March 20, 2017
Matt Winkeljohn | The Good Word –
If anyone was surprised that Justin Thomas ran so fast at Georgia Tech’s Pro Day, where dozens of professional football scouts, coaches and front-office personnel gathered to watch nine former Yellow Jacket football players audition for jobs at football’s next level, Paul Johnson wasn’t among them.
Tech’s head coach wasn’t stunned in the least when scouts hand-timed his former quarterback at between 4.33 and 4.37 seconds in the 40-yard dash, which would’ve stacked up quite nicely a few weeks ago at the NFL’s Scouting Combine if Thomas had been invited and run that way there.
Only three players clocked better than a 4.33 at the combine, where Washington wide receiver John Ross set a record at 4.22. Minnesota cornerback Jalen Myrick turned a 4.28 and Ohio State wide receiver Curtis Samuel a 4.31.
Those are flat-out flying times and as Thomas worked out in quarterback, wide receiver, defensive back and return drills, he showed he can haul, too.
“I think that people are here to look at him not only as a quarterback, but maybe an inside receiver, a defensive back and he’s going to test really well,” Johnson said before last Friday’s festivities in the John and Mary Brock Football Facility. “He’s a great athlete. He’s going to run good times and has got good quickness.”
Thomas was joined by defensive linemen Patrick Gamble and Francis Kallon, linebacker P.J. Davis, center Freddie Burden, punter Ryan Rodwell and kicker Harrison Butker, although some did not do all drills as they’re still mending from postseason surgeries. Former Jackets Tyler Marcordes, a linebacker, and Emmanuel Dieke, a defensive end, also worked out in hopes of earning another shot at making an NFL team.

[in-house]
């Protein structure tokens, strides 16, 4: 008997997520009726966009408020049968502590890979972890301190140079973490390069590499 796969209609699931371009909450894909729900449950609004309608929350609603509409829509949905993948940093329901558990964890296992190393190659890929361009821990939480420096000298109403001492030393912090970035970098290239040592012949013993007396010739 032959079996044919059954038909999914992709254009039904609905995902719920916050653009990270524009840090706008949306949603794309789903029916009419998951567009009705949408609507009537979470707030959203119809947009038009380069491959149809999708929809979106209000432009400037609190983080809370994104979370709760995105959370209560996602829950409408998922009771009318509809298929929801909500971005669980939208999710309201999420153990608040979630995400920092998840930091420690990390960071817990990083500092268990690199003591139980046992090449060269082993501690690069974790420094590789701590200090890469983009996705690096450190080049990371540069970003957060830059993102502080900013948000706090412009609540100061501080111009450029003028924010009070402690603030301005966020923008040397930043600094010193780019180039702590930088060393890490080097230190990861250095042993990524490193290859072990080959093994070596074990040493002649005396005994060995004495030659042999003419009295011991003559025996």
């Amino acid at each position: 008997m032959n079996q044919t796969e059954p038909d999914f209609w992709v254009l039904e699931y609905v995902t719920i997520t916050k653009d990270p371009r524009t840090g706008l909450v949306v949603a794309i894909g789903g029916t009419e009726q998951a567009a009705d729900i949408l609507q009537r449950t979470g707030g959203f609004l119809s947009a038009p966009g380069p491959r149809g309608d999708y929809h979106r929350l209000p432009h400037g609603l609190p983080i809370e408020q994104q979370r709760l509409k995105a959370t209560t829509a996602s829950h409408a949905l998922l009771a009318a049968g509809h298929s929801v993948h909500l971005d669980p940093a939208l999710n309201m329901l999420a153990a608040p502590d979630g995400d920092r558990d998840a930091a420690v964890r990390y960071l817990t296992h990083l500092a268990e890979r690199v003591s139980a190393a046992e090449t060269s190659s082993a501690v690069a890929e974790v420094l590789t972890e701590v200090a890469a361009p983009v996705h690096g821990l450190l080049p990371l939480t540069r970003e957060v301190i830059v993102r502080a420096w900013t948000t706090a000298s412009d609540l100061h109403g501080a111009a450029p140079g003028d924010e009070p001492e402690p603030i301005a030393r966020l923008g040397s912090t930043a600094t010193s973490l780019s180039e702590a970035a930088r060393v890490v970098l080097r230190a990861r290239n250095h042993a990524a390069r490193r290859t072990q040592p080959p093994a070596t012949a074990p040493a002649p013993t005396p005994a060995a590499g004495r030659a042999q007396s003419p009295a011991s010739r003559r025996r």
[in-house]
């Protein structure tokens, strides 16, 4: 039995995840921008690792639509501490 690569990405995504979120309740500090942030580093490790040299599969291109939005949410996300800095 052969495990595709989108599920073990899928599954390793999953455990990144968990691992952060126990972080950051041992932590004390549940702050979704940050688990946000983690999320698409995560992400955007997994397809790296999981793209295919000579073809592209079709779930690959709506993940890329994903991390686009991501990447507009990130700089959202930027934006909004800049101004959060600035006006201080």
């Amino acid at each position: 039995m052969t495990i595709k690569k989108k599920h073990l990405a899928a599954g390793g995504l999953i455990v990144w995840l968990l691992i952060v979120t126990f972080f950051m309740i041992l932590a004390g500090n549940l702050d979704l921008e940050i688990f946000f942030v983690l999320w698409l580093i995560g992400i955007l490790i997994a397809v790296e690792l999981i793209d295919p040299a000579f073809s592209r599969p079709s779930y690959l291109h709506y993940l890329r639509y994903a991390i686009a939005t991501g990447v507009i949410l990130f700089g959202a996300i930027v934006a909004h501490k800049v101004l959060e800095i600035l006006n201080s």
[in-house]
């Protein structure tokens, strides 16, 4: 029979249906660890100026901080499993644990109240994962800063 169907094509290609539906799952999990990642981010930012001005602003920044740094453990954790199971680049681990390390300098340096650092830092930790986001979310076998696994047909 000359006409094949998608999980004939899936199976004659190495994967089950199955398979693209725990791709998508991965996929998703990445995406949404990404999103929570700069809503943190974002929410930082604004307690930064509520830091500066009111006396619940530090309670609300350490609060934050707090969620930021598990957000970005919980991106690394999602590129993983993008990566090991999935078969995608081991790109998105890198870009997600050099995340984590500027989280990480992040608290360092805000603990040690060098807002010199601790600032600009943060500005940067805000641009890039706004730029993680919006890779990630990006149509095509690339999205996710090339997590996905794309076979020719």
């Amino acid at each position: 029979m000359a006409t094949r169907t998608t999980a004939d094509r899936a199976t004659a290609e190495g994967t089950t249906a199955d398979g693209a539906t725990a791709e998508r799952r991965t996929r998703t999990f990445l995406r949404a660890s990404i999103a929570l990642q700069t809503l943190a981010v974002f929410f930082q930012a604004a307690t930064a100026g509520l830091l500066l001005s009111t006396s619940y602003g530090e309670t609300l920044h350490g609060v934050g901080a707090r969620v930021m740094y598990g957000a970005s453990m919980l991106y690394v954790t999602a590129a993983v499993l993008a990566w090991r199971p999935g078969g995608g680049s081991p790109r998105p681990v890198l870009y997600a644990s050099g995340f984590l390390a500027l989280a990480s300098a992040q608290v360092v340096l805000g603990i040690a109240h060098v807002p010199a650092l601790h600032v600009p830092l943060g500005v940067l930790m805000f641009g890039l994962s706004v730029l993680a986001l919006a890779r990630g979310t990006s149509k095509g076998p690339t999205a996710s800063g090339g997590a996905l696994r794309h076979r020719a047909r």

Although Thomas was very successful as a three-year starter at quarterback for the Jackets, he wasn’t invited to the combine, ostensibly because he played in an option offense, passed infrequently and, at 5-11, 185 pounds, lacks the size more common among NFL QBs. He was a late addition to the Senior Bowl in January – as a defensive back.
It’s impossible to know what his NFL future will be, as teams are considering him at several positions.
His last reception was especially impressive, a one-handed grab of a deep ball thrown by former Tech quarterback and current graduate assistant Tevin Washington.
“I felt good in all of [the drills]. I did what they asked me to do,” he said. “I felt good running, going up through the training. This was actually my first full time in the 40, getting a time down in the 40. Just try to go 100 percent. It’s a job interview. You do the best you can.”
Burden and Gamble were limited as they recover from post-season surgeries. They spoke with several team officials and participated in non-running drills.
“I wish I was out here competing,” Burden explained. “I talked to a few teams today and some teams before today. Mainly, they ask about my rehab. I was talking to a guy today who said they like my length in the middle. They like my athleticism.”
Davis led Tech in tackles in two of his three seasons as a starter, yet like Thomas, his size – he’s about 5-9, 230 pounds – falls beneath NFL standards for linebackers. He went through drills, including some that cast him as a fullback. The Falcons, who lost starting fullback Patrick DiMarco in free agency, were among the teams looking on.
Davis bench-pressed 225 pounds 26 times, which at the combine would’ve ranked second among running backs and among linebackers.